President & CEOOfficers of the CorporationBoard of TrusteesFoundation BoardLeadership CouncilAbout Joslin ResearchAdvocacy & Gov't AffairsHistory
Newly DiagnosedManaging DiabetesChildhood DiabetesNutritionExerciseOnline Diabetes ClassesDiscussion BoardsJoslin Clinical ResearchInfo for Healthcare ProfessionalsJoslin Clinical Guidelines
Make an AppointmentAdult ClinicYoung Adult Transition CarePediatricsEye CareWeight Management ProgramsDO ITMental Health & CounselingReferring PhysiciansBillingAfrican American ProgramsAsian ClinicLatino Diabetes InitiativeAbout Joslin ResearchVolunteer for Clinical Research StudiesInfo for Healthcare ProfessionalsClinical Guidelines
Directory of Joslin InvestigatorsDiabetes Research Center Alumni ConnectionVolunteer for Clinical Research Studies
Media RelationsNews ReleasesInside Joslin
Affiliated CentersPharma & DeviceCorporate EducationPublicationsProfessional EducationInternationalCause MarketingHealthcare ProfessionalsCommercialization and VenturesJoslin Institute for Technology Translation (JITT)
Give NowHigh Hopes FundWays to GivePlanned GivingEventsGet InvolvedCorporate & Foundation SupportOur DonorsDevelopment Team

News Release

Joslin Supports FDA Ban on Artificially-Made Trans Fats

BOSTON – (November 25, 2013) – On Nov. 7, the Food and Drug Administration (FDA) put one of the final nails in the coffin of artificially-made trans fats with its decision to ban them from our nation’s food supply. The Joslin applauds the FDA’s decision and supports efforts to move this initiative forward as quickly as possible.

Reducing the risk of heart disease is especially important for people with diabetes. The vascular damage caused by diabetes makes those living with the disease two to four times more likely to develop cardiac events. More than 60 percent of deaths attributable to diabetes are caused by heart disease. Trans fats, which are made by injecting hydrogen atoms into hot vegetable oils to help solidify them, are responsible for both increasing the level of low-density lipoproteins (colloquially known as the bad cholesterol) and decreasing the amount of high density lipoproteins (the good cholesterol) in the blood.

"Not only do they adversely affect lipids, but trans fats are known to promote insulin resistance," says Dr. Om Ganda, MD, Senior Physician and Director of the Lipid clinic. ”The mechanisms underlying increased risk of heart disease by trans fats include low grade inflammation of blood vessels."

This makes trans fats an even more deadly enemy than saturated fat, which raises both LDL and HDL cholesterol.

With all its negative health consequences, it is a wonder that trans fats were approved for use in foods at all. But they have been around since the turn of the century, and the extent of their ability to damage our cardiovascular system has come to light only relatively recently. Previously, trans fats were considered a better alternative, from a health perspective, than saturated fats. Semi-solid stick margarines were hailed as being healthier than butter. Trans fats were also a boon for food manufacturers – they are very tasty and extend the shelf-life of packaged products. Instead of going bad in a couple of weeks, crackers could stay on the grocery shelves more than a year. And trans fats are less expensive than many alternatives.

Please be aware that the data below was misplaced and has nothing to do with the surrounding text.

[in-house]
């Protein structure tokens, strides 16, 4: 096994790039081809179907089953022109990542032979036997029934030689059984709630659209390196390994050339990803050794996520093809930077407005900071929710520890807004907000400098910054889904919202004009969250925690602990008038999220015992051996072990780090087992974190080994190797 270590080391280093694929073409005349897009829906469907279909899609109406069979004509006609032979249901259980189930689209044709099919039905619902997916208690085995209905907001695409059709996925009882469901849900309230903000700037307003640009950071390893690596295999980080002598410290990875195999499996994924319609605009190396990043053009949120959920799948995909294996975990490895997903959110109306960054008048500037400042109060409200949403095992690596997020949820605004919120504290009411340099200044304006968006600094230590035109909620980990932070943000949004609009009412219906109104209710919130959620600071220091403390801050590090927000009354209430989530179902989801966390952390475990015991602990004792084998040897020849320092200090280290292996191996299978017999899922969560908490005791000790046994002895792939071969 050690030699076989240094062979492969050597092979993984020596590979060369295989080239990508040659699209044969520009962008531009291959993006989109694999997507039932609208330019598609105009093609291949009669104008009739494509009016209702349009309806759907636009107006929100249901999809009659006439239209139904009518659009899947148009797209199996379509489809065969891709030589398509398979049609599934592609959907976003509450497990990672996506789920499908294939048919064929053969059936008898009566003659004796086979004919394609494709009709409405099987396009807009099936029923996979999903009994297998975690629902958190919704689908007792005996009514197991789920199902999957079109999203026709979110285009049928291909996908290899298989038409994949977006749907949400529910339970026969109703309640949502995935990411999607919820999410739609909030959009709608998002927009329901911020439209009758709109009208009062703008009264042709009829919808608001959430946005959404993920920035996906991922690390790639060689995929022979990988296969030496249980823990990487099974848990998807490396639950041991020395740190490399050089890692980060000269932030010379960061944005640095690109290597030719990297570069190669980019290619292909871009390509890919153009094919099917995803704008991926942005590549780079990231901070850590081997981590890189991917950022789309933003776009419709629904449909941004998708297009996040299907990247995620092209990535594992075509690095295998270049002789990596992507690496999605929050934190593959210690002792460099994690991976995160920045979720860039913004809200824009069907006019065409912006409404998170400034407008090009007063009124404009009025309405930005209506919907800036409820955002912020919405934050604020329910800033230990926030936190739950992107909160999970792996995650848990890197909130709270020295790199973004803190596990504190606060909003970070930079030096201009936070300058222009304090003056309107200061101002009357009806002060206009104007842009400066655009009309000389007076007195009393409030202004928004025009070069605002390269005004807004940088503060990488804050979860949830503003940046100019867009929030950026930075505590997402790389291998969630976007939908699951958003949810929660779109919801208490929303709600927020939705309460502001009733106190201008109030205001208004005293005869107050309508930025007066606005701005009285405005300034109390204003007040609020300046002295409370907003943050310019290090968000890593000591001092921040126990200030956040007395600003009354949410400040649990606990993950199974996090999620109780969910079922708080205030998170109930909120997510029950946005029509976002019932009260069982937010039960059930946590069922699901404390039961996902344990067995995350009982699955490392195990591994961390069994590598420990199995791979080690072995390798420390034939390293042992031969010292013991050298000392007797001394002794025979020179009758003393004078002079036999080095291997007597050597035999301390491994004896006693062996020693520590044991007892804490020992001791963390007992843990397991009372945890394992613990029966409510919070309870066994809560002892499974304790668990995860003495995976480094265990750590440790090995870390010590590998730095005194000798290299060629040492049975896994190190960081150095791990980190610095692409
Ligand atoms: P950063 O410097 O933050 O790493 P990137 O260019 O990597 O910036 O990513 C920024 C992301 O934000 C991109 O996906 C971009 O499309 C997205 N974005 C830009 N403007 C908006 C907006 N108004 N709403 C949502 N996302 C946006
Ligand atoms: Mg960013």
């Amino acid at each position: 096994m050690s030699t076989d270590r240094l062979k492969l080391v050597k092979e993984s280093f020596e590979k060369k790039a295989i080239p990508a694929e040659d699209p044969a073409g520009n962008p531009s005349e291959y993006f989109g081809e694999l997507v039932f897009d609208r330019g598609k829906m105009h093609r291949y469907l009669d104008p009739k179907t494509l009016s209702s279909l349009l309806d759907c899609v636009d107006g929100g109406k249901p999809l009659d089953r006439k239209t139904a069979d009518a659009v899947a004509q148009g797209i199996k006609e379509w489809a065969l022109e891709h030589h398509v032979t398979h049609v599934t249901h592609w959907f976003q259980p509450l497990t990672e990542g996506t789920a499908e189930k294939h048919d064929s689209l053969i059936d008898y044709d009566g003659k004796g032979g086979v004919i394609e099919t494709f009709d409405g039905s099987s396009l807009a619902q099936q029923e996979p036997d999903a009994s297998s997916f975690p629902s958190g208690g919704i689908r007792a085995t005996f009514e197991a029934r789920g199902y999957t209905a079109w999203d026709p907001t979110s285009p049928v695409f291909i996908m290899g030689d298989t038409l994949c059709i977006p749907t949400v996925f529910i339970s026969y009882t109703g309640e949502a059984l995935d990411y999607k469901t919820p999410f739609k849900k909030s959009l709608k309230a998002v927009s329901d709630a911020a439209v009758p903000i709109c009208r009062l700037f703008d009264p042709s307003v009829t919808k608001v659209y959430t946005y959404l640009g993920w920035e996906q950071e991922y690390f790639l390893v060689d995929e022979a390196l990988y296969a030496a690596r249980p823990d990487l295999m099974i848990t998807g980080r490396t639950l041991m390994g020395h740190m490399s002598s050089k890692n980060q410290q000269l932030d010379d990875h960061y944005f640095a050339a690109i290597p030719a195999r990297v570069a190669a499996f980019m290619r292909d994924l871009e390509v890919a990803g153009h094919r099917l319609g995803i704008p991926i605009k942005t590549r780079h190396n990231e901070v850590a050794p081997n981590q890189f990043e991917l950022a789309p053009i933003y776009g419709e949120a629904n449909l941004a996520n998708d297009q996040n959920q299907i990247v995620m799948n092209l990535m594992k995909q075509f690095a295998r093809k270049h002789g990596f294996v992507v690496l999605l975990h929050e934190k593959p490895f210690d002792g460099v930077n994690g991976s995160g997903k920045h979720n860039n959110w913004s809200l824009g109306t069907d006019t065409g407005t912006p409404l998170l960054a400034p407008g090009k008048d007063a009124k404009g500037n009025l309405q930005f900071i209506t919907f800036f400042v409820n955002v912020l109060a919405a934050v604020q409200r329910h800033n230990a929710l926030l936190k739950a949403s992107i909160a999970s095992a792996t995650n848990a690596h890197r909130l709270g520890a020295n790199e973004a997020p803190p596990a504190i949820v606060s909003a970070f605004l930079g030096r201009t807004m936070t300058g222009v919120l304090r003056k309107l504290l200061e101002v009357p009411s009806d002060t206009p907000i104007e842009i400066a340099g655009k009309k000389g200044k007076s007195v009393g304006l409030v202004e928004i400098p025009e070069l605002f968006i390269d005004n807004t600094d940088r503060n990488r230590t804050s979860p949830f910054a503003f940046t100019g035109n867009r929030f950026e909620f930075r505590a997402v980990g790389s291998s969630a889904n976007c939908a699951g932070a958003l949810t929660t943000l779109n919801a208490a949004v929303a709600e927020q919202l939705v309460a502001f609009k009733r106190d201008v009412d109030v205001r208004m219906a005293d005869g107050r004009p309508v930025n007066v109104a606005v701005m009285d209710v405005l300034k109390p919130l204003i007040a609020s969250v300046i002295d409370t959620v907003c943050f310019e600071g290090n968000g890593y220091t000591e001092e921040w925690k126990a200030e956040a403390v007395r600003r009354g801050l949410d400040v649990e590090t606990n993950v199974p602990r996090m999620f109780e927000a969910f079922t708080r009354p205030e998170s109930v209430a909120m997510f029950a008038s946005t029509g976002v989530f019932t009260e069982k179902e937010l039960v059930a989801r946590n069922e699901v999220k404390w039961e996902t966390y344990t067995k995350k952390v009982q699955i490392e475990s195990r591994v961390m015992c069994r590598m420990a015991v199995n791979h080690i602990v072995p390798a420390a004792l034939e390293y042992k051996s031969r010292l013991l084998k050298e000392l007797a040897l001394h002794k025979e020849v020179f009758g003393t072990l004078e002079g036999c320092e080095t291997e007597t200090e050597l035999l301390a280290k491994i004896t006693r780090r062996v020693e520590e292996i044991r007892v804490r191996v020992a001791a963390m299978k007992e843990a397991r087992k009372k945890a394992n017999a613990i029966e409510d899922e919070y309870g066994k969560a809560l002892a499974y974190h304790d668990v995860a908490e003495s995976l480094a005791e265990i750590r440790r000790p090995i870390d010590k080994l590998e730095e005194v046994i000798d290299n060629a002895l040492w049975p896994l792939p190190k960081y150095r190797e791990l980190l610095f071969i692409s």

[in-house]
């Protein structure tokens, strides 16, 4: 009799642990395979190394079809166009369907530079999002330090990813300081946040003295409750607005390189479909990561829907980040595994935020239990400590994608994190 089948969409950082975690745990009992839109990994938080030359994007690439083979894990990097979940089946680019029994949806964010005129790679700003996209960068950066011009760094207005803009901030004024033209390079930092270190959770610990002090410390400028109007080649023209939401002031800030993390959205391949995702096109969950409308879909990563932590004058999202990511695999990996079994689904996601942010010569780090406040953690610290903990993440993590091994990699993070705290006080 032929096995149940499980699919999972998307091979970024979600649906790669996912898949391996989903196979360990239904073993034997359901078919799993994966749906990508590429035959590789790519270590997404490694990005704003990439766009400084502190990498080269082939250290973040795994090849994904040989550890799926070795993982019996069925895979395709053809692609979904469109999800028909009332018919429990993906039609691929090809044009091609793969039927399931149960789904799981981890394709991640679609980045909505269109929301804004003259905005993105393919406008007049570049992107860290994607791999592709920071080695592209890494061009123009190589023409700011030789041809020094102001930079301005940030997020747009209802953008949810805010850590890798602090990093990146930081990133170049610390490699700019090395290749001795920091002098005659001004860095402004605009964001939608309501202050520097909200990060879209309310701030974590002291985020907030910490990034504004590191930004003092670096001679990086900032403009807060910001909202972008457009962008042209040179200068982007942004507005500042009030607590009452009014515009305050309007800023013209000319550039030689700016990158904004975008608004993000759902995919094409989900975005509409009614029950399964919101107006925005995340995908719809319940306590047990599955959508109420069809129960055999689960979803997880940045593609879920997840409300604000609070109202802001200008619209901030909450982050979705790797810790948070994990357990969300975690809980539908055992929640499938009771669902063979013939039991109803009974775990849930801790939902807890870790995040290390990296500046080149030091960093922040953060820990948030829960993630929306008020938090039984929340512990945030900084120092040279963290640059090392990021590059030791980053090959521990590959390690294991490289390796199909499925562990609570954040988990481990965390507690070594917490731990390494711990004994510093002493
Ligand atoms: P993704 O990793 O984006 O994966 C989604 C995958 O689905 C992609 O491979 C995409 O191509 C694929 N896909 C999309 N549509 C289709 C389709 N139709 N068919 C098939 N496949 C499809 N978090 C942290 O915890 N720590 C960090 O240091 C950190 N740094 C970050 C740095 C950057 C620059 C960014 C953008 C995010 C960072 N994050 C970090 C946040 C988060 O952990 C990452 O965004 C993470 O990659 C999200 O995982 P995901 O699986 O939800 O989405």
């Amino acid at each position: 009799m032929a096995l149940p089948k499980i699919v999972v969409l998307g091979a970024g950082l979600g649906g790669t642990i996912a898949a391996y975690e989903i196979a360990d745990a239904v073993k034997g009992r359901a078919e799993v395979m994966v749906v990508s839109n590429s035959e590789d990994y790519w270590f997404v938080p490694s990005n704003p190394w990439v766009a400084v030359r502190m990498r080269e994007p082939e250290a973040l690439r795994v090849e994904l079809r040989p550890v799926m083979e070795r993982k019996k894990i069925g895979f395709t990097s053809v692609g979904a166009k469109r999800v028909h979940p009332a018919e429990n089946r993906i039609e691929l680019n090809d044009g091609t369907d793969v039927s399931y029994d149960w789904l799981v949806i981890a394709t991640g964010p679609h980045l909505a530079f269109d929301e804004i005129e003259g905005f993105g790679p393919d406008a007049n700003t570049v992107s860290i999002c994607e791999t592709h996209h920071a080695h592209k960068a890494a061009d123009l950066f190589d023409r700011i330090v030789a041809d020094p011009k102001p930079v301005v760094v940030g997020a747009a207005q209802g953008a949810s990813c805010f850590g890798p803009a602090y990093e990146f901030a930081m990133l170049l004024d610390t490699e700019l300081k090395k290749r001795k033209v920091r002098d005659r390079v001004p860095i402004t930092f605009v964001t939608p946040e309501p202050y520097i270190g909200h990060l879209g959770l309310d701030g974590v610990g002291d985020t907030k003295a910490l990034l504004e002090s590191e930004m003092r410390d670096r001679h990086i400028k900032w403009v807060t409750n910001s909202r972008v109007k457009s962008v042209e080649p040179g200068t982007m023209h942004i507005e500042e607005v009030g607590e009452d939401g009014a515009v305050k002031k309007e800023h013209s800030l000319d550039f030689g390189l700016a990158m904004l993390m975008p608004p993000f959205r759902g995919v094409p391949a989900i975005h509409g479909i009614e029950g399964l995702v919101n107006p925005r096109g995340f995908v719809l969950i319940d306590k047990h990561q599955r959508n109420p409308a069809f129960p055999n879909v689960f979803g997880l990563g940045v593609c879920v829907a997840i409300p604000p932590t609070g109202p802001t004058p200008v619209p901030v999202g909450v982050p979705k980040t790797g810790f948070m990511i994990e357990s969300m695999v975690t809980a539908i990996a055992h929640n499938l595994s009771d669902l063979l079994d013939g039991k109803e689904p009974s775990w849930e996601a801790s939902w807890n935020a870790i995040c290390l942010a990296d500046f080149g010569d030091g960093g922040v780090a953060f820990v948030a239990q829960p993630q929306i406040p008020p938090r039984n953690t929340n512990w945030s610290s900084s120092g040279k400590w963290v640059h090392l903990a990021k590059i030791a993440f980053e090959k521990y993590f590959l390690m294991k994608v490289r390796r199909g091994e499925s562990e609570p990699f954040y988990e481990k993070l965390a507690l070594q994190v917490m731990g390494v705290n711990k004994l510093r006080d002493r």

But, as the Institute of Medicine says, “there is no safe level of consumption of artificial trans fat.”

Since the 2006 law that required that food packages list the trans fat content of their products, many manufacturers have either started to or completely phased out trans fats from their merchandise. American consumption of trans fats has decreased dramatically. However, there are plenty of foods that still contain trans fat.

Many manufacturers are still trying to determine how best to replace both the flavor and texture that trans fats give to baked products. They may try to reformulate fats, use a combination of sugars and emulsifiers or increase the use of saturated fats such as coconut oil or palm kernel oil. While saturated fats are not as atherogenic as trans fats, most health organizations still consider them unhealthy fats. This makes it as important as ever for people to continue to read food labels.

The demise of trans fat isn’t going to happen right away- the FDA is holding a 60-day review/commentary period, and there will have to be time allocated for food manufacturers to retool their products, but when the law does goes into effect, our patients and all people with diabetes in the United States can feel a little bit better about what they put into their mouths. Indeed the entire population of the USA will be better off.

In the meantime, people with and without diabetes should continue to check food labels for the presence of trans fat. Since manufacturers are allowed to label anything under .5 g as 0, it is also important to check the ingredient list for partially hydrogenated fat. And see the tips below from the Harvard School of Public Health.

Tips for Lowering Trans Fat Intake

• Choose liquid vegetable oils, or choose a soft tub margarine that contains little or no trans fats.
• Avoid eating commercially prepared baked foods (cookies, pies, donuts, etc.), snack foods, and processed foods, including fast foods. To be on the safe side, assume that all such products contain trans fats unless they are labeled otherwise.
• When foods containing partially hydrogenated oils can’t be avoided, choose products that list the partially hydrogenated oils near the end of the ingredient list.
• To avoid trans fats in restaurants, one strategy is to avoid deep-fried foods (since many restaurants still use partially hydrogenated oils in their fryers) and desserts. You may be able to help change these cooking practices by asking your server, the chef, or manager if the establishment uses only trans-free oils and foods.